James

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Re: Other non-traditional lifestyle choices besides Mustachianism?
« Reply #54 on: May 07, 2012, 02:06:40 PM »
There is a website Freerangekids started by a woman who caught a huge amount of shit for letting her nine year old ride the subway home by himself. It basically boils down to letting your kids have some independence appropriate to their age and capabilities instead of hovering all the time.

Our son is only one, so we are pretty limited on what we can let him do. But for example, our coffee table has drawers and he's been allowed in and out of the since he figured out how they worked. He pinched his fingers a few times in the beginning, but really, how much force does a nine month old have? At this point he hasn't pinched his fingers in forever.

As he gets older, we intend to let him have more freedom to roam our neighbourhood and walk to and from school. But it really depends on how much we think he can handle.

My wife has read the blog http://freerangekids.wordpress.com/ for years, it is a good source of ideas and amusement.  :)

What we do in our small town in northern Wisconsin would be called "free range" in many areas, but for our area it's pretty normal.  Our 12 year old biked 5 miles through town to school and back when the weather was decent last year.  I consider our kids pretty free range, though we don't use those terms much.

Arbor33

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Re: Other non-traditional lifestyle choices besides Mustachianism?
« Reply #55 on: May 08, 2012, 07:50:56 AM »
Ah, I see. "Free range" means proper parenting.

I dig it. Thanks for the explanation!

Bakari

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Re: Other non-traditional lifestyle choices besides Mustachianism?
« Reply #56 on: May 08, 2012, 02:33:49 PM »
Ah, I see. "Free range" means proper parenting.

I dig it. Thanks for the explanation!

I would never have thought there was even a term for it!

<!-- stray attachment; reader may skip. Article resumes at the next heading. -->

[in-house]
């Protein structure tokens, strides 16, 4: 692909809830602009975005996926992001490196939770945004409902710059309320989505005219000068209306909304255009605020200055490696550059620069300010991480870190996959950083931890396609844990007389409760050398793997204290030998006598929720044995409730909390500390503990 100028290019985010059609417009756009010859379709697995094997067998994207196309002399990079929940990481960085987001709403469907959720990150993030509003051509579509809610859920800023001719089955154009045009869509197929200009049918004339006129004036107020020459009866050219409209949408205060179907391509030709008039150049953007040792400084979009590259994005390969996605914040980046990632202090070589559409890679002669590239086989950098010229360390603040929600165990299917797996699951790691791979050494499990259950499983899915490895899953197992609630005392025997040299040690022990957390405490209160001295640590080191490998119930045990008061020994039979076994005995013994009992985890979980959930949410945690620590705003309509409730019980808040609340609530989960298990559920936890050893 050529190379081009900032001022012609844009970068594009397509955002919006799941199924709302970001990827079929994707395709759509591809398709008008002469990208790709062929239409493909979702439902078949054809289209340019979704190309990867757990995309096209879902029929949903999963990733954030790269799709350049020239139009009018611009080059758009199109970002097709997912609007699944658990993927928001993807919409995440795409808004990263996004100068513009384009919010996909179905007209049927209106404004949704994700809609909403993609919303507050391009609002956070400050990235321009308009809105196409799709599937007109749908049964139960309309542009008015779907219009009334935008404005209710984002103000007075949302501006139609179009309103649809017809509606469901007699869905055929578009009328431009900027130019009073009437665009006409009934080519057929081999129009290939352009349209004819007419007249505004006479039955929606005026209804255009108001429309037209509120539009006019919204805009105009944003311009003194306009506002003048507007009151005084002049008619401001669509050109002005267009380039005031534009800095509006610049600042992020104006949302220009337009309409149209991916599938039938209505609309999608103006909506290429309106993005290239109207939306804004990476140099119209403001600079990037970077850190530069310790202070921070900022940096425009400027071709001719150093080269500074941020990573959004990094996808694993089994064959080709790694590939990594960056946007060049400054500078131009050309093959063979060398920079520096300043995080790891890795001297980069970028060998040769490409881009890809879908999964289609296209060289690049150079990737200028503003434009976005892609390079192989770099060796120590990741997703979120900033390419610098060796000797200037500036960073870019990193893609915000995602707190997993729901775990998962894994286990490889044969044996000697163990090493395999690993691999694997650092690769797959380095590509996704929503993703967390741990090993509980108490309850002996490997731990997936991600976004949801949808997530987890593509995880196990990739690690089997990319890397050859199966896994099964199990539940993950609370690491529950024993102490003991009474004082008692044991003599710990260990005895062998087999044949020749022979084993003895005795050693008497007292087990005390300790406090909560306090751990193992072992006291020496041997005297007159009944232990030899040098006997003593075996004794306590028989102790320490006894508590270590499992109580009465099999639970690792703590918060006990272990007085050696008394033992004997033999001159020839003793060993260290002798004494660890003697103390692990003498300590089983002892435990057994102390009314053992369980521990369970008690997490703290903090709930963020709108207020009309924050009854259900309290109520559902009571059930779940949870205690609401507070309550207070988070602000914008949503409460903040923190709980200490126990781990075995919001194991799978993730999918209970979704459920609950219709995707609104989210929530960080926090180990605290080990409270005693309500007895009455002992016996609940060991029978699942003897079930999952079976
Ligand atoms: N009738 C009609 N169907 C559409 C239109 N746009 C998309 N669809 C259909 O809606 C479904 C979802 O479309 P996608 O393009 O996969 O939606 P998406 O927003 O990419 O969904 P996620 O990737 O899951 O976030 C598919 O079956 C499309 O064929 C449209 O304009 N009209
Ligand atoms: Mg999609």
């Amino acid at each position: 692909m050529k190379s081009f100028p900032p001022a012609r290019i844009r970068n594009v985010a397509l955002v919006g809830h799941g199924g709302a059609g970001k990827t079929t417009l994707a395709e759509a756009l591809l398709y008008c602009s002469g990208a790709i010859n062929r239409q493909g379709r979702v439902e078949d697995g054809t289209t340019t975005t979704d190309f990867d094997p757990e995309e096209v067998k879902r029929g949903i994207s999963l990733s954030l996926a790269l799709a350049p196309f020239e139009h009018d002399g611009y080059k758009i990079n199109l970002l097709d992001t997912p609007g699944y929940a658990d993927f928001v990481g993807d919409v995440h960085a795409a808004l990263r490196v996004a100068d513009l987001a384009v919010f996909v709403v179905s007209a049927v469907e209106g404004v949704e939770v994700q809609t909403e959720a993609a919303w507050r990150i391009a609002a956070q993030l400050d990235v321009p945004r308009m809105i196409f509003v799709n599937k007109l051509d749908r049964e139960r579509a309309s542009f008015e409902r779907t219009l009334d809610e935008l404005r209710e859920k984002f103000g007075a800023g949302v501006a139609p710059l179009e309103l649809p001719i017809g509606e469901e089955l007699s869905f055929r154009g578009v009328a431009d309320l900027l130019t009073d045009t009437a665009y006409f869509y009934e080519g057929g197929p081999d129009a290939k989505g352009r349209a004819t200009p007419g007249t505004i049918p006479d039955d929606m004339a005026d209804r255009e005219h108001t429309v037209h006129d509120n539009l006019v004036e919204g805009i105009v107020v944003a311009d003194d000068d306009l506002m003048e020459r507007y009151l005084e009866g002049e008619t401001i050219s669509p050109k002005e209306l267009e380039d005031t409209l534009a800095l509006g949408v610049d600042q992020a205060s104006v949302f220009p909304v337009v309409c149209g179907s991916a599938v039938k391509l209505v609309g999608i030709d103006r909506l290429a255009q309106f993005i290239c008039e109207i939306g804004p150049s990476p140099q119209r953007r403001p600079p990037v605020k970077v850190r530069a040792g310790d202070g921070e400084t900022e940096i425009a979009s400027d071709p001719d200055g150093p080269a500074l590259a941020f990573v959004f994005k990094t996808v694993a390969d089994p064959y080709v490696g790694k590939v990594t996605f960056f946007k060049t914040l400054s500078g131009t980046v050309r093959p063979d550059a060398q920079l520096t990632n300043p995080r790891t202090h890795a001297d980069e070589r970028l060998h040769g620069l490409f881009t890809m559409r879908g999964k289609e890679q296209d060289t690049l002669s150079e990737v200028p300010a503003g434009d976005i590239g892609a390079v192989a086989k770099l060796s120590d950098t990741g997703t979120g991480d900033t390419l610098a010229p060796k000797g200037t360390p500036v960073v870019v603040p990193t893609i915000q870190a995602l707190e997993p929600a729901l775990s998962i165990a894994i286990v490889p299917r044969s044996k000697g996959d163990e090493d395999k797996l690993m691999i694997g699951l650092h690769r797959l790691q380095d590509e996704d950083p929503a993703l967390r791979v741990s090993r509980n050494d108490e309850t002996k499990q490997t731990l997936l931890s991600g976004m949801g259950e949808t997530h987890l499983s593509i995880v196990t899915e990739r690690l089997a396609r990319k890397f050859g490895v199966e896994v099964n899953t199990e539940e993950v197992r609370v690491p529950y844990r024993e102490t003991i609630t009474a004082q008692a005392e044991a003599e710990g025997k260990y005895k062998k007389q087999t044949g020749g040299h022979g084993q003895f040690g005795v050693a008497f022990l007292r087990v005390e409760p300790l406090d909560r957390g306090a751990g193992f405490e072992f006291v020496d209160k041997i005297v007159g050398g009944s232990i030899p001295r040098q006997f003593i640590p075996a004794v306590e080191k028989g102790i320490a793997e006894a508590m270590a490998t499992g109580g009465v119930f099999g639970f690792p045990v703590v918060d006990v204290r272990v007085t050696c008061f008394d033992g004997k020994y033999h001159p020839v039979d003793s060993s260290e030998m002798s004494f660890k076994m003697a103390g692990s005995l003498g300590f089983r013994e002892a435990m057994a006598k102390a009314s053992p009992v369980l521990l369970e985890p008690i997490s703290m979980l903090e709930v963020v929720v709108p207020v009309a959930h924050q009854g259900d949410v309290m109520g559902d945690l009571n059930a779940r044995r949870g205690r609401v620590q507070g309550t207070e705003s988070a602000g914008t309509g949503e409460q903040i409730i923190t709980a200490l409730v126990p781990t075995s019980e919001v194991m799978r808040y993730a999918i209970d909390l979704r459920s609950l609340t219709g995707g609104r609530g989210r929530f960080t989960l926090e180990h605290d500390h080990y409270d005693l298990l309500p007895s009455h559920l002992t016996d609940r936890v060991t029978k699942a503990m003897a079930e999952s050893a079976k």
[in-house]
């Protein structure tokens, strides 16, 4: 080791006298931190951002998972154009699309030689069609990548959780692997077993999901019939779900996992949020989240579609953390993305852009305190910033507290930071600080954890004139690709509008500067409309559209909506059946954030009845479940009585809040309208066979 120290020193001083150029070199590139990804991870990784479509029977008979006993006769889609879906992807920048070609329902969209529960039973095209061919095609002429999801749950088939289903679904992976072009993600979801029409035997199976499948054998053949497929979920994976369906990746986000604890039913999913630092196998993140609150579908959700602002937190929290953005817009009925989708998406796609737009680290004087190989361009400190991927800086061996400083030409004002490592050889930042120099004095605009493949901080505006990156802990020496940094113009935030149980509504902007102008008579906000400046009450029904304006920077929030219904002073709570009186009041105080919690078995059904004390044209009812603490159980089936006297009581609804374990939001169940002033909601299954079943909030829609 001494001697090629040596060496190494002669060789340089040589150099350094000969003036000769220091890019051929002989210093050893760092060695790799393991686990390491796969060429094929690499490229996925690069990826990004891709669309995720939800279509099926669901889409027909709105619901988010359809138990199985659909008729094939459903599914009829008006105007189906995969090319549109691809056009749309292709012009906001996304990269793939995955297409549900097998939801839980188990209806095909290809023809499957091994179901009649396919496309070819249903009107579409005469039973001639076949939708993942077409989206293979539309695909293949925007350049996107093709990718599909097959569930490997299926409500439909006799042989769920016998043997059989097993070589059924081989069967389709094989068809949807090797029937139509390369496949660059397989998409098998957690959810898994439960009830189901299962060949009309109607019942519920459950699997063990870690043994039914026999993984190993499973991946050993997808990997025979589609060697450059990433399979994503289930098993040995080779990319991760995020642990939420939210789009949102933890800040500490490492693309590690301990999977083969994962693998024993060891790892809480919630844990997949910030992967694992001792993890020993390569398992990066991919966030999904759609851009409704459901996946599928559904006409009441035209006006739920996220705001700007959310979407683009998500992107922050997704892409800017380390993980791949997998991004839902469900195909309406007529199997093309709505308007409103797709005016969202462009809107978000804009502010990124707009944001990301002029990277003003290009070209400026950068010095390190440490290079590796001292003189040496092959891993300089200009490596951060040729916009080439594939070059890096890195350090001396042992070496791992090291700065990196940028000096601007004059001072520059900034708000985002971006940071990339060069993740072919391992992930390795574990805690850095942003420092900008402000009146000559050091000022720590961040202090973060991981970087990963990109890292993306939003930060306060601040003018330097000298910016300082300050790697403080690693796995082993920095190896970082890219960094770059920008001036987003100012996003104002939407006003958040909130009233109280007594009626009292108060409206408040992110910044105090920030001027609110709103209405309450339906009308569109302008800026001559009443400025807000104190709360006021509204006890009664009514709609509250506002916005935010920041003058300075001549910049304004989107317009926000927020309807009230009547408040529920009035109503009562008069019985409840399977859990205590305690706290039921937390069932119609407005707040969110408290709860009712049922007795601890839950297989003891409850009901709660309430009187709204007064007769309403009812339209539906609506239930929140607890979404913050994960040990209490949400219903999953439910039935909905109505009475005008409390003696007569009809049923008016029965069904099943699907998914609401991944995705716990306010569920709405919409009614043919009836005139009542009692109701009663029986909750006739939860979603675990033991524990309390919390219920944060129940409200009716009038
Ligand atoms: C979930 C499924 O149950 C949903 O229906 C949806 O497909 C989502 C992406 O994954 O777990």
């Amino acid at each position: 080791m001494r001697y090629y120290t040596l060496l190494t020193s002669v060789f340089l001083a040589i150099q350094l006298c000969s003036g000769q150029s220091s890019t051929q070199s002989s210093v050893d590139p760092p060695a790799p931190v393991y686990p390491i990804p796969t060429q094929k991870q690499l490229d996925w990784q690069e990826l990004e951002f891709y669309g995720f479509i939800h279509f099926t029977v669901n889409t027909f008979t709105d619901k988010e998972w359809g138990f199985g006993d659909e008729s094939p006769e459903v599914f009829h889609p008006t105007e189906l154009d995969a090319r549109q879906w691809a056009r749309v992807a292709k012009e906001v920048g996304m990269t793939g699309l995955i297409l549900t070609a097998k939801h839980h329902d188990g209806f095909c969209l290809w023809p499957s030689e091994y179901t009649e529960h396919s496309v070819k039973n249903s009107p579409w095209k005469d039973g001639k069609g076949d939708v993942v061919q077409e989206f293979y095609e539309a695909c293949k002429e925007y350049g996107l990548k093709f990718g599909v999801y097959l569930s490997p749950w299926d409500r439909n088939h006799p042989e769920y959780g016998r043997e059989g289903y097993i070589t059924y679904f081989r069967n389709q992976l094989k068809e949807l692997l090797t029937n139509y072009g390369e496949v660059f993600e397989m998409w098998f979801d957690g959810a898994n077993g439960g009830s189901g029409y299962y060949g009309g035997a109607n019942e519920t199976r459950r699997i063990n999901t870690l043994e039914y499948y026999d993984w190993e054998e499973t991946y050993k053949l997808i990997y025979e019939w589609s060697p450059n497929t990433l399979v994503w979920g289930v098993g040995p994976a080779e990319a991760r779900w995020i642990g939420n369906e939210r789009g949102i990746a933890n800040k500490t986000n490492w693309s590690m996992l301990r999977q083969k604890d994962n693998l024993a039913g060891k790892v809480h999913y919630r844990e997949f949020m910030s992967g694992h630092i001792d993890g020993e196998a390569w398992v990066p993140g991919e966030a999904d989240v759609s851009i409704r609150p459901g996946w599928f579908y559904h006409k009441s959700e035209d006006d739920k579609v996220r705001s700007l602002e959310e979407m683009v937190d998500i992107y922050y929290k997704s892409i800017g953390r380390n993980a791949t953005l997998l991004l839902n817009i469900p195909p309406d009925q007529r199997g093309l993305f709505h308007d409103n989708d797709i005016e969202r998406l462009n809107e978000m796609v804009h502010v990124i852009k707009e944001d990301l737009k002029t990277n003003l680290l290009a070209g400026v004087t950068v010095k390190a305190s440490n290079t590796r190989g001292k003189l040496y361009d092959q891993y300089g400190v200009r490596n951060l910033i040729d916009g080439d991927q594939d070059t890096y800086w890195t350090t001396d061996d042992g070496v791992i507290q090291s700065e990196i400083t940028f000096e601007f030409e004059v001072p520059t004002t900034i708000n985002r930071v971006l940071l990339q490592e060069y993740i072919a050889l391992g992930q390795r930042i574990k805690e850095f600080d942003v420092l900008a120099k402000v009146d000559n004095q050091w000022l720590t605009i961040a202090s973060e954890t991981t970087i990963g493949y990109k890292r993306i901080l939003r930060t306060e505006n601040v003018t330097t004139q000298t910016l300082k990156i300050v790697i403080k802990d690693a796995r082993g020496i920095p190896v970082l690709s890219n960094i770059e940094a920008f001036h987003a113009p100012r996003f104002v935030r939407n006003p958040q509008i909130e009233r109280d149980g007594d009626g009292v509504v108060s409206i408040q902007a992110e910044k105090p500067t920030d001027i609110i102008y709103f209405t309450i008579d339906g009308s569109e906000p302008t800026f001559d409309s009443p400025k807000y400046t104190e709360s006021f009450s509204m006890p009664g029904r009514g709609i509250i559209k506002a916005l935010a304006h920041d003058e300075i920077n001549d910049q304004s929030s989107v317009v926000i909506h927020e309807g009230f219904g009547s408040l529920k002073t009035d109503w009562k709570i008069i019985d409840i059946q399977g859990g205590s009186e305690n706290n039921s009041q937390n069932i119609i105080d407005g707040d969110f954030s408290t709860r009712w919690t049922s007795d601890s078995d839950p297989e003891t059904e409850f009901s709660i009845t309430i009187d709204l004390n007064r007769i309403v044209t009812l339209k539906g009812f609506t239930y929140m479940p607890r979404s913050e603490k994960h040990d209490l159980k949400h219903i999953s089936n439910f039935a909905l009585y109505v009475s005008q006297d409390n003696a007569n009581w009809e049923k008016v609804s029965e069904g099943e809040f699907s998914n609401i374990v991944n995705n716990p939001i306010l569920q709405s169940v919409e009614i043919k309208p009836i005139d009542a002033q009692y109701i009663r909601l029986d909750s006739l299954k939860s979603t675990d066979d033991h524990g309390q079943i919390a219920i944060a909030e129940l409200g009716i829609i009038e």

When I was in elementary school the majority of kids walked to/from school on their own.
And I'm really not that old!

I didn't even know that this was now considered an "alternative"

I was expecting something more like the SummerHill School (which everyone commenting on freerange children would probably be interested in - the book has the same name as the school) which I intent to model my parenting after if/when I have kids

smalllife

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Re: Other non-traditional lifestyle choices besides Mustachianism?
« Reply #57 on: June 09, 2012, 05:45:53 PM »
Loving the responses so far!

I'm childfree.
I will be car-lite when I move in a couple of months (yay for bike-centric neighborhoods!).  My car is still fairly new, but I have high hopes of being carfree either when it dies or if I pass it to my younger sister in 4 or 5 years.
If I can help it, I won't have a TV (might have to give in order to attract roommates).
I'm an atheist.
I identify with the minimalist movement, voluntary simplicity, eco-friendly beauty products and limiting chemical exposure kind of thing.  I make my own deodorant, use soap for pretty much everything (except shampoo), vinegar and baking soda for cleaning products.
I try to reduce my plastic usage as much as possible, a la Zero Waste Home.